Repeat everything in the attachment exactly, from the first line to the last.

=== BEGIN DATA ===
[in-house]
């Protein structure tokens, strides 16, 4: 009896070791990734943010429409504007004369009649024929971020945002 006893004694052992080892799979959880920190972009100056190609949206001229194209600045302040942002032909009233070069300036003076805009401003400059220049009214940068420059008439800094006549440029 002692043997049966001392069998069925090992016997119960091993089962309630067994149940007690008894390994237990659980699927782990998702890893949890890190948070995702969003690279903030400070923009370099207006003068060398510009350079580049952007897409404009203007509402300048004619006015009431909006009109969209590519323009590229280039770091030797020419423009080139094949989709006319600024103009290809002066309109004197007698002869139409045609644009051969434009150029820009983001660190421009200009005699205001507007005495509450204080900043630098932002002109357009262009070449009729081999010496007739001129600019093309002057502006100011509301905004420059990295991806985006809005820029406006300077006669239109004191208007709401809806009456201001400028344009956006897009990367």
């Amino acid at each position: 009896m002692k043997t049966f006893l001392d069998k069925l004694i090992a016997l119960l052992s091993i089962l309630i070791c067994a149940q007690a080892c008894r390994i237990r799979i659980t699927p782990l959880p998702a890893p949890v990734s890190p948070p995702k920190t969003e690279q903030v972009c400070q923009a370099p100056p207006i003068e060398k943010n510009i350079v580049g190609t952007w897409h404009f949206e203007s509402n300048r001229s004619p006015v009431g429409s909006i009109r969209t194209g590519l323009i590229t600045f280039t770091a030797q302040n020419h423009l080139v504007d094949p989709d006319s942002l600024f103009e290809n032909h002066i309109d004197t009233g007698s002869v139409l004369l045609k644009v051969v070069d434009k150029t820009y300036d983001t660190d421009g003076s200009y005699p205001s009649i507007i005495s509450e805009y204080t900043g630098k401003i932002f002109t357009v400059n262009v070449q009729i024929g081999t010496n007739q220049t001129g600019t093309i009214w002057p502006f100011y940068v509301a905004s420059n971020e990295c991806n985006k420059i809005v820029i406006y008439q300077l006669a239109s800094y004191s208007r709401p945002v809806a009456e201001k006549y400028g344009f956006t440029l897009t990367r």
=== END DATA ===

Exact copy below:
[in-house]
């Protein structure tokens, strides 16, 4: 009896070791990734943010429409504007004369009649024929971020945002 006893004694052992080892799979959880920190972009100056190609949206001229194209600045302040942002032909009233070069300036003076805009401003400059220049009214940068420059008439800094006549440029 002692043997049966001392069998069925090992016997119960091993089962309630067994149940007690008894390994237990659980699927782990998702890893949890890190948070995702969003690279903030400070923009370099207006003068060398510009350079580049952007897409404009203007509402300048004619006015009431909006009109969209590519323009590229280039770091030797020419423009080139094949989709006319600024103009290809002066309109004197007698002869139409045609644009051969434009150029820009983001660190421009200009005699205001507007005495509450204080900043630098932002002109357009262009070449009729081999010496007739001129600019093309002057502006100011509301905004420059990295991806985006809005820029406006300077006669239109004191208007709401809806009456201001400028344009956006897009990367």
């Amino acid at each position: 009896m002692k043997t049966f006893l001392d069998k069925l004694i090992a016997l119960l052992s091993i089962l309630i070791c067994a149940q007690a080892c008894r390994i237990r799979i659980t699927p782990l959880p998702a890893p949890v990734s890190p948070p995702k920190t969003e690279q903030v972009c400070q923009a370099p100056p207006i003068e060398k943010n510009i350079v580049g190609t952007w897409h404009f949206e203007s509402n300048r001229s004619p006015v009431g429409s909006i009109r969209t194209g590519l323009i590229t600045f280039t770091a030797q302040n020419h423009l080139v504007d094949p989709d006319s942002l600024f103009e290809n032909h002066i309109d004197t009233g007698s002869v139409l004369l045609k644009v051969v070069d434009k150029t820009y300036d983001t660190d421009g003076s200009y005699p205001s009649i507007i005495s509450e805009y204080t900043g630098k401003i932002f002109t357009v400059n262009v070449q009729i024929g081999t010496n007739q220049t001129g600019t093309i009214w002057p502006f100011y940068v509301a905004s420059n971020e990295c991806n985006k420059i809005v820029i406006y008439q300077l006669a239109s800094y004191s208007r709401p945002v809806a009456e201001k006549y400028g344009f956006t440029l897009t990367r």